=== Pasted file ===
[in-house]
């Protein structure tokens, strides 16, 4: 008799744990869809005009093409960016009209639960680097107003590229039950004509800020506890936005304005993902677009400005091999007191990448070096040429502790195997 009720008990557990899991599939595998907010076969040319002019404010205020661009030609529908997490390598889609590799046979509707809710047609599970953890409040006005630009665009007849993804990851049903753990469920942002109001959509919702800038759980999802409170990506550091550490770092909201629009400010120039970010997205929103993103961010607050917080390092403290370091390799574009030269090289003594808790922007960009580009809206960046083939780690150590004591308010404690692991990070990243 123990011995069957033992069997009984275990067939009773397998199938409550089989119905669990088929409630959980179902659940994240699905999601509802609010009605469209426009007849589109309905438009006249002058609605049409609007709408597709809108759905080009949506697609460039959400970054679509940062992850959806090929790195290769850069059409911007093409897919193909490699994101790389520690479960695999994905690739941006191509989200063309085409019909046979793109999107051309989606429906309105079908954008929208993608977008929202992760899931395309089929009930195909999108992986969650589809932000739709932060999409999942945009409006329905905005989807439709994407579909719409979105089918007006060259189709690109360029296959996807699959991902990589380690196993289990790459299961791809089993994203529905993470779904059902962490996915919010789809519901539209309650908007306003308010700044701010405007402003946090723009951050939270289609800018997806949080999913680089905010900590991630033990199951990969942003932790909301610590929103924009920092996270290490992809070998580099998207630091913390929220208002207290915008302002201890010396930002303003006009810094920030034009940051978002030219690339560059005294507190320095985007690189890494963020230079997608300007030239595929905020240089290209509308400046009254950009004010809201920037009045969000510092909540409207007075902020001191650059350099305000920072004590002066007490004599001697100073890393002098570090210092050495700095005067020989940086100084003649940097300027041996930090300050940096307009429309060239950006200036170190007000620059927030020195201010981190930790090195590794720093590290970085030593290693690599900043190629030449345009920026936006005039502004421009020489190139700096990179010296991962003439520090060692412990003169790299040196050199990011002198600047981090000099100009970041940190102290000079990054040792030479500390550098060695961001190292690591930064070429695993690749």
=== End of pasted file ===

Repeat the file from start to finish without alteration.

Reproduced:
[in-house]
């Protein structure tokens, strides 16, 4: 008799744990869809005009093409960016009209639960680097107003590229039950004509800020506890936005304005993902677009400005091999007191990448070096040429502790195997 009720008990557990899991599939595998907010076969040319002019404010205020661009030609529908997490390598889609590799046979509707809710047609599970953890409040006005630009665009007849993804990851049903753990469920942002109001959509919702800038759980999802409170990506550091550490770092909201629009400010120039970010997205929103993103961010607050917080390092403290370091390799574009030269090289003594808790922007960009580009809206960046083939780690150590004591308010404690692991990070990243 123990011995069957033992069997009984275990067939009773397998199938409550089989119905669990088929409630959980179902659940994240699905999601509802609010009605469209426009007849589109309905438009006249002058609605049409609007709408597709809108759905080009949506697609460039959400970054679509940062992850959806090929790195290769850069059409911007093409897919193909490699994101790389520690479960695999994905690739941006191509989200063309085409019909046979793109999107051309989606429906309105079908954008929208993608977008929202992760899931395309089929009930195909999108992986969650589809932000739709932060999409999942945009409006329905905005989807439709994407579909719409979105089918007006060259189709690109360029296959996807699959991902990589380690196993289990790459299961791809089993994203529905993470779904059902962490996915919010789809519901539209309650908007306003308010700044701010405007402003946090723009951050939270289609800018997806949080999913680089905010900590991630033990199951990969942003932790909301610590929103924009920092996270290490992809070998580099998207630091913390929220208002207290915008302002201890010396930002303003006009810094920030034009940051978002030219690339560059005294507190320095985007690189890494963020230079997608300007030239595929905020240089290209509308400046009254950009004010809201920037009045969000510092909540409207007075902020001191650059350099305000920072004590002066007490004599001697100073890393002098570090210092050495700095005067020989940086100084003649940097300027041996930090300050940096307009429309060239950006200036170190007000620059927030020195201010981190930790090195590794720093590290970085030593290693690599900043190629030449345009920026936006005039502004421009020489190139700096990179010296991962003439520090060692412990003169790299040196050199990011002198600047981090000099100009970041940190102290000079990054040792030479500390550098060695961001190292690591930064070429695993690749």